You were one of the business-side executives who championed a new CRM system for the company. Now you've won the battle. Your company's new CRM system is turned on. What should your initial priorities be as a sales team?
Where will your sales team need to spend the most time? How will you measure success? Where will the quick wins come from? Here are some guidelines for sales VPs for the first few months of Salesforce.com usage. Much of this article applies to any modern CRM system, though we've focused on the specifics of Salesforce.com.
1. Value usage over raw functionality
The fanciest features in the world won't make any difference to your business if they're based on garbage data. You want to start the virtuous cycle early: more users leads to more data, leading to better credibility, leading to increased business value, leading to more usage. So make it really easy for sales users to begin using SFDC: provide easy on-ramps rather than trying to ram big changes down the organization's throat.
SFDC's applications are developed using agile methodologies, and I recommend that customers use an incremental approach for system extension and deployment. I recommend on-boarding new user groups every few weeks, and adding complexity only when (1) your system's data is sufficiently complete and credible to support it, and (2) the new feature will provide a meaningful benefit to the users.
2. Show that YOU use and value the system
Since your first CRM objective is to make sure that users adopt the system, communicate verbally and through behavior that you will be relying on the system to make management decisions—and that you expect people at every level to do the same. A key success factor for your SFDC implementation will be the way employees perceive how you use the system and value its data. If they sense you don't care about it or don't believe in it, neither will they.
Make SFDC your preferred medium for communication about prospects, opportunities, and customers, so that the system becomes an information kiosk for all things relevant to deals in progress. Make it clear that it's a real pain for you to look outside of SFDC for information about people, accounts, or deals. You'll be using the system to drive the boat. It's how you'll do account reviews, pre-call briefings, and the weekly forecast meeting. Inform reps that you'll give higher priority to requests made via SFDC than those that come through e-mails and voicemails.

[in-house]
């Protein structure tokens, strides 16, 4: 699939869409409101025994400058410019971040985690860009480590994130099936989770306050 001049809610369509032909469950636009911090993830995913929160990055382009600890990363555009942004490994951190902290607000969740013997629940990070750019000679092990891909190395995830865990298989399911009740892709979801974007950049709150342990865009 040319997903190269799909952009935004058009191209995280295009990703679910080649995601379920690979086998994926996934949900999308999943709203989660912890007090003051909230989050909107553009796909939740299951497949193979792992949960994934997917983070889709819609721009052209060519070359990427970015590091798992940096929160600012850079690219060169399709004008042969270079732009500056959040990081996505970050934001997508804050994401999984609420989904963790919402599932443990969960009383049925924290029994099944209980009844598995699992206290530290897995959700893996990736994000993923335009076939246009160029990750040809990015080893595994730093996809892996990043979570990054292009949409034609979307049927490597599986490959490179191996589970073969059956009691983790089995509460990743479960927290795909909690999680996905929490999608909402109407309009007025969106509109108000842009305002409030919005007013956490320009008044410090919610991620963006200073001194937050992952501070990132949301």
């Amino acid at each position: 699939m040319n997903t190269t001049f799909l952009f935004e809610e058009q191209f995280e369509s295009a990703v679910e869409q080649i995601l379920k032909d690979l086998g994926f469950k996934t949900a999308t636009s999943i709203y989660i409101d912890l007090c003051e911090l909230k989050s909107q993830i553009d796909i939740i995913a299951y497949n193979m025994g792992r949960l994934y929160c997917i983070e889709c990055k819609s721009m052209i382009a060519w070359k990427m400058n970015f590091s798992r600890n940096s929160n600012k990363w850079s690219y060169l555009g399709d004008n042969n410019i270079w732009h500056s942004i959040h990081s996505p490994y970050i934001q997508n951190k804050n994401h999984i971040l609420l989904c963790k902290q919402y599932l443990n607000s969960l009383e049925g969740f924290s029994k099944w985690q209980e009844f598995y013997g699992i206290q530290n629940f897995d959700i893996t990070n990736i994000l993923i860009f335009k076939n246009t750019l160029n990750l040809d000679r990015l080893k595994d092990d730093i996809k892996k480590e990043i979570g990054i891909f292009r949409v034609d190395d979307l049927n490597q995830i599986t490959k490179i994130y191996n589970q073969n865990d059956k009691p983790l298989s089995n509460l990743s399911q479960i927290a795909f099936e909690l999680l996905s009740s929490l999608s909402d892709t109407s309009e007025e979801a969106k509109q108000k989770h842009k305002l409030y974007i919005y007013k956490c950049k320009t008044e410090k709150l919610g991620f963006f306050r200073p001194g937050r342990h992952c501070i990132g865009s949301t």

E-mails and voicemails are fine for alerting people to change, but all the substantive information should be in the deal "war room" that is provided by SFDC. If users complain, you might buy them a new toy: a new iPhone or Blackberry and Salesforce's Mobile edition, so that they have all the information they need at their fingertips.
3. Read my lips: No new taxes
If your reps view the system as merely an administrative burden or a tool for you but not for them, they will view the CRM system as nothing more than a tax.
Before you ask sales reps to enter any new data (which they'll view as an overly taxing burden and an intrusion), figure out what you would do if you already had the report based on those data in front of you. Which decision would you actually make differently? If you're "just curious," don't ask the reps to enter anything new.
Always give the reps something that is intrinsically valuable—something that saves them time on the job or makes them look smarter—before you ask them to put additional effort into the system. If sales folks don't get anything directly in return, usage of the system will wither and the quality of the data in the system will decline.
Through automation and better collaboration, SFDC can be a liberation from data reentry and forgotten action items. Tell the salespeople to use the Outlook or Notes connector to their email client, so there's less to type. Consider using InvisibleCRM if your sales reps live in Outlook. If you have really ornery reps, hire a temporary administrator (with a dedicated phone line and voicemail box) to do the reps' data entry for the first few months. Remove all excuses for not using the system.
4. Don't use CRM to spy on the reps
Salesforce is not a spying machine. It's not a micromanagement tool. Do not use it that way, and make it clear to your sales managers that you won't support their using it that way either.